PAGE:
I am more interested in getting seeds for vegetables that are heirloom or heritage breeds. These are not the vegetables you are likely to see on the grocery store shelves because those breeds have been selected for lasting in transport and on shelves but may have lost other characteristics that make them hardier in our climate or have taste/colour attributes that I want to try. My family will tell you that I am a sucker for vegetables that have colours that we aren't used to: not all carrots are orange and there can be great joy in cutting into a beet that has a golden interior hidden by the common red.

The July 2011 National Geographic covered the looming crisis in our food supply and how there is a need to be preserving the diversity of species available to us to grow for food in order to meet challenges posed by increased populations, changes in growing conditions, and new diseases. They included a fantastic diagram that showed the change in availability of varities from 1903 to today. For example: in 1903 there were 408 types of tomatoes available via commercial seed houses and by 1983 there were only 79. So buying seed and growing vegetables that are different and unique is not only about having more fun in the kitchen, but is my small way of contributing to keeping our seed bank a bit richer.

My belief that diversity makes us more resilient is another reason why I prefer to support a few smaller enterpreneurs and seed savers rather than single, larger companies: the more people involved in growing and providing seed, the less dependent we are on a single source and a few key species in our seed bank. Supporting local people also means more money circulating and staying in our local, rural communities. As well, I find they are able to answer my questions about specific breeds in much greater detail and if I have any problems, are more willing to help me out.

I thought my seed shopping was done for this year, other than what I plan on picking up at Red Deer's Seedy Sunday (March 25, Kerry Wood Nature Centre) but now I am wondering if I ordered those purple carrots or not? So I am signing off to go look at my lists and orders and see if I can squeeze one more row of carrots in to the garden plan.

Writing again

I've recently started to write for a local newspaper: The Chautauqua, a local paper that covers the communities around our part of Alberta.  It's mine own little column so I get to write from my own thoughts, experiences and adventures...  the focus on local food: growing, eating and points in between.  Below is the first article I submitted, as a way of introducing myself as I am quite new to the area:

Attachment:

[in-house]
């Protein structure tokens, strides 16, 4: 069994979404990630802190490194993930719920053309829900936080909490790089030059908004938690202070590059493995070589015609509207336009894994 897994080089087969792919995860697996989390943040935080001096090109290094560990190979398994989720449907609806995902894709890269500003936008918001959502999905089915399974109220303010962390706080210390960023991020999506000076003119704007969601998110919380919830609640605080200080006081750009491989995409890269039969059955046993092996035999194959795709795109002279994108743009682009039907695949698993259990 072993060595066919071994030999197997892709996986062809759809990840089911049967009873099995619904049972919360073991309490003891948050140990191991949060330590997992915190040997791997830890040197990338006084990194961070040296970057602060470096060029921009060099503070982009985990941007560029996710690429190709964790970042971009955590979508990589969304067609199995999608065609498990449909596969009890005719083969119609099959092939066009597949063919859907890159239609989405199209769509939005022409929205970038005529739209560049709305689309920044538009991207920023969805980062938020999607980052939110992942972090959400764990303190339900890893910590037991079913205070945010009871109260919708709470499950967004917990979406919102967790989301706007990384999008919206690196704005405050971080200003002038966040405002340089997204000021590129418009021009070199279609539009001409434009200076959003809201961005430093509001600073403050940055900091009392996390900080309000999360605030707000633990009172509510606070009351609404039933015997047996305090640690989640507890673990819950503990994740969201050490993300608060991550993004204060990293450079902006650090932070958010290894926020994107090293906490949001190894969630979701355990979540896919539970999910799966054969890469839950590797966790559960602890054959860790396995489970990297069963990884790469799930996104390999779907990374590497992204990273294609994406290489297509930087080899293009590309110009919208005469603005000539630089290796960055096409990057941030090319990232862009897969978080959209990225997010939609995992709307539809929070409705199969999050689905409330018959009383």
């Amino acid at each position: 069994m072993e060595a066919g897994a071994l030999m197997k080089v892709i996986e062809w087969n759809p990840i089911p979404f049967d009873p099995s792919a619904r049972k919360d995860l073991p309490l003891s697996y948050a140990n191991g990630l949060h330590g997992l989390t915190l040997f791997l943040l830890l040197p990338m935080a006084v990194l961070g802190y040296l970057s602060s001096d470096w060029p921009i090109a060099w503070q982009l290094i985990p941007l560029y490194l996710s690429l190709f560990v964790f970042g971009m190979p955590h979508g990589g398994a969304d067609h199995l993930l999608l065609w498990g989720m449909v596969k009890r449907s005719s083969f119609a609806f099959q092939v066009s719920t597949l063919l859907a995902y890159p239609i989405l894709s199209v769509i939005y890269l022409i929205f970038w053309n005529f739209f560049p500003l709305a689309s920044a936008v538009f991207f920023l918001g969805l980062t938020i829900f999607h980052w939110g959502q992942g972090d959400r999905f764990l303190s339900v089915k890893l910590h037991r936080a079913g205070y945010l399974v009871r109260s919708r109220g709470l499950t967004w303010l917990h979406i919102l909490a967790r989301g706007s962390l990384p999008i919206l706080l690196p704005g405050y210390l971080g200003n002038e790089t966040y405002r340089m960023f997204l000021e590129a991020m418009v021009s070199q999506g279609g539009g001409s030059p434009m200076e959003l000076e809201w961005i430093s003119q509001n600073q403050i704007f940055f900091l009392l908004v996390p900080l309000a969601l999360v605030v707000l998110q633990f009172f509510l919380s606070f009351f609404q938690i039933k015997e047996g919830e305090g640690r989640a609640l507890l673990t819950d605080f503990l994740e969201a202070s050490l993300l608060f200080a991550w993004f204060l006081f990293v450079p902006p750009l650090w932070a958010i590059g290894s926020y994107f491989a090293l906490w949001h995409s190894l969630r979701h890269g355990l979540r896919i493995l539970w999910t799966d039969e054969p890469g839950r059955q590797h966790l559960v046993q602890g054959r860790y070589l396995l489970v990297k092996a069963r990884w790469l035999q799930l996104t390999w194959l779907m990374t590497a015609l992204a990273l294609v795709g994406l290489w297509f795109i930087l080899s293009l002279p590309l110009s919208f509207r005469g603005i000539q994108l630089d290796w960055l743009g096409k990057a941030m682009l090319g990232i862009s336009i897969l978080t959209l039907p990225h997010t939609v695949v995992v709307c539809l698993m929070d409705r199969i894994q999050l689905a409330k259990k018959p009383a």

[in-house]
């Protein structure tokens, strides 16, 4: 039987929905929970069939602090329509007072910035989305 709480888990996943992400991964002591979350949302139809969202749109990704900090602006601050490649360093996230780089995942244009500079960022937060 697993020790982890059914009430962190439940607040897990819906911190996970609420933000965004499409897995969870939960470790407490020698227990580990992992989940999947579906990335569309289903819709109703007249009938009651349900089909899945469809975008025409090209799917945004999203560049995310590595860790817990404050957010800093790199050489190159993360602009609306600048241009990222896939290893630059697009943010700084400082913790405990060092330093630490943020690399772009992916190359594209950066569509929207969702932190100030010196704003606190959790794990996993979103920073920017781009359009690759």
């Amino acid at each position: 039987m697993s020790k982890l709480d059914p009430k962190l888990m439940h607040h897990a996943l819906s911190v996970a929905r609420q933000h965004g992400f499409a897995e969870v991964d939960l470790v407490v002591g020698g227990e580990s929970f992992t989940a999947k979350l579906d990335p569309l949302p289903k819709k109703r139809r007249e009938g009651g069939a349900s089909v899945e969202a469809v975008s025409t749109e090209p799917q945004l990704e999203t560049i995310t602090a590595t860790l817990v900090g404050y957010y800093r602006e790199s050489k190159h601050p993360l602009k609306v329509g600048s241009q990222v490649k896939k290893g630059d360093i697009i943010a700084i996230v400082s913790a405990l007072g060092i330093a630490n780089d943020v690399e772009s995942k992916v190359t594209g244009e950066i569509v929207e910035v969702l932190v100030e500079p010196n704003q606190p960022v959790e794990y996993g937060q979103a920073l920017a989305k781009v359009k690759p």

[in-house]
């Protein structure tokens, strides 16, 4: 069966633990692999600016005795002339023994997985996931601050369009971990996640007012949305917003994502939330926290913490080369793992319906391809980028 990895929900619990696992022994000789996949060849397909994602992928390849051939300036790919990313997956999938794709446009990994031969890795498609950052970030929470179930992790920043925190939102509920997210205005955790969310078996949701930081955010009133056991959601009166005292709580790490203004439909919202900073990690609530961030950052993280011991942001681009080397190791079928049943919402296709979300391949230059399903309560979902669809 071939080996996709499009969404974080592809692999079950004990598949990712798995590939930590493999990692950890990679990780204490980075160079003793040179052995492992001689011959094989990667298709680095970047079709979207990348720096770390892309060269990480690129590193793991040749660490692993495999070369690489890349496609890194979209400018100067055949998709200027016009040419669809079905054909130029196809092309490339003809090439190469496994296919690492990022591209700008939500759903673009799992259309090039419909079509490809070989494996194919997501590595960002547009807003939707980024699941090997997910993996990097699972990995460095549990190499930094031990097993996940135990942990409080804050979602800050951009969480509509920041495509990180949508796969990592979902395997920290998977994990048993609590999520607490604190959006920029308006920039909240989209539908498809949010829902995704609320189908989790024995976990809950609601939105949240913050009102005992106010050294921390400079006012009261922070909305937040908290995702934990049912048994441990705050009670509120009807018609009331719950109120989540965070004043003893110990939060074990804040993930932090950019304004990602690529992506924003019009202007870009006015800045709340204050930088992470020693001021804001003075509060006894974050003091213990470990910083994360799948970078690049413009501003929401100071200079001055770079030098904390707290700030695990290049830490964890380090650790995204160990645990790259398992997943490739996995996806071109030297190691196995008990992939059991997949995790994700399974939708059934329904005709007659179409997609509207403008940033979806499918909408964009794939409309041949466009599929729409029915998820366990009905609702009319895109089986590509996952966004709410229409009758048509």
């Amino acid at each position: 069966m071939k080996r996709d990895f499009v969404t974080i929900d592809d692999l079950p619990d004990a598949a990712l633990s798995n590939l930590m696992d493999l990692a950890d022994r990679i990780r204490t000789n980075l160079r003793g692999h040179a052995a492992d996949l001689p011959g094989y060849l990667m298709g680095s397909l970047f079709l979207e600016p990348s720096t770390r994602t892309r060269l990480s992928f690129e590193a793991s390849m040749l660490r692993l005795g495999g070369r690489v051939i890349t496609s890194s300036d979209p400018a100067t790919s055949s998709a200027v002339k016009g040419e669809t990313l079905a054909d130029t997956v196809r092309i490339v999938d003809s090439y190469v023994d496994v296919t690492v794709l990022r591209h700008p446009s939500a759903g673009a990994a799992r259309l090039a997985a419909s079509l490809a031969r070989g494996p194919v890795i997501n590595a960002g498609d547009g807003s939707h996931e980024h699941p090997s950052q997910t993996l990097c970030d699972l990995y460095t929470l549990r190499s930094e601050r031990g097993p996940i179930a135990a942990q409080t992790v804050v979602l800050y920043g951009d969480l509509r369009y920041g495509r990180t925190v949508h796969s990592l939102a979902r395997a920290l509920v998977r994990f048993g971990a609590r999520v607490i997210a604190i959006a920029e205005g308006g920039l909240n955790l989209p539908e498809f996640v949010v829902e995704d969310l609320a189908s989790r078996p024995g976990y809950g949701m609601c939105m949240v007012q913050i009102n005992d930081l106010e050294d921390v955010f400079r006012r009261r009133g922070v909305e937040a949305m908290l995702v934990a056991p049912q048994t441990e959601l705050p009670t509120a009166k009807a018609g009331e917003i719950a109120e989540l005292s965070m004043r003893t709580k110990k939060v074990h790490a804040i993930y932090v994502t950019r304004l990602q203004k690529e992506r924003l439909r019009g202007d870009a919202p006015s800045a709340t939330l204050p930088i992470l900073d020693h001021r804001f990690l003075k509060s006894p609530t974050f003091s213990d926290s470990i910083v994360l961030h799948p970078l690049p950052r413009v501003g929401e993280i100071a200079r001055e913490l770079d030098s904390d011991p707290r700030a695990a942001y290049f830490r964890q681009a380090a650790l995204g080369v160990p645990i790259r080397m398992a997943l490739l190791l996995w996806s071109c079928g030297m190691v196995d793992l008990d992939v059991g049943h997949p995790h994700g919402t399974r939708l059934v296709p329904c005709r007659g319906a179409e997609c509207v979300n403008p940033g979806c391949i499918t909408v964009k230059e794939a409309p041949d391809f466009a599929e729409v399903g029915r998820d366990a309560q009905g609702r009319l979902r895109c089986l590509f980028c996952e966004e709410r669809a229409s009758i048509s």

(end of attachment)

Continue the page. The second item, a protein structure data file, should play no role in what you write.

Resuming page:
Adventures in Local Fo-o-od

I grew up on a farm north of Coronation, but as the youngest of 8 children – I got away with doing the least amount of farm work as possible and as soon as I could, I set out to explore other pastures. After 10 years of working abroad, living the typical urban life – I was greeted with scepticism and surprise when I told family and friends that I planned to move back to rural Alberta.

The 'plan' is working out better than I could have imagined: in October 2011 I married Vance Barritt and we are now residing on his mom's farm, east of Alix. We are the proud owners of a small herd of cows, a clutch of laying hens, and a brace of ducks; with broiler chickens, a milk cow, and perhaps some geese to join them in the spring. Pigs and goats seem to crop up in conversation but... I will leave those conversations for now - they just might be content for an interesting column in the future.

I am not a gourmet chef nor am I a master gardener. However I love food – my husband says that when I say 'food' – I add an extra 'o' to draw it out for emphasis. F-o-o-o-d. I enjoy watching my garden flourish, preparing nourishing food for family and friends, and (with my husband) am an aspiring food producer – wanting to share our livestock with our family, friends and wider community. I also enjoy writing when I get to reflect, tell stories and share what I have learned – so I am putting those two (foood and writing) together for this column. So in the months ahead I will share stories and insights from my own experience of growing, harvesting, and enjoying the abundance of great food that we can (and do!) produce here in Alberta.

I look forward to getting to know more of you in the community, as I am a relative newcomer around here and I appreciate you giving me this space to share. Feel free to send in comments and thoughts, feedback is always welcome.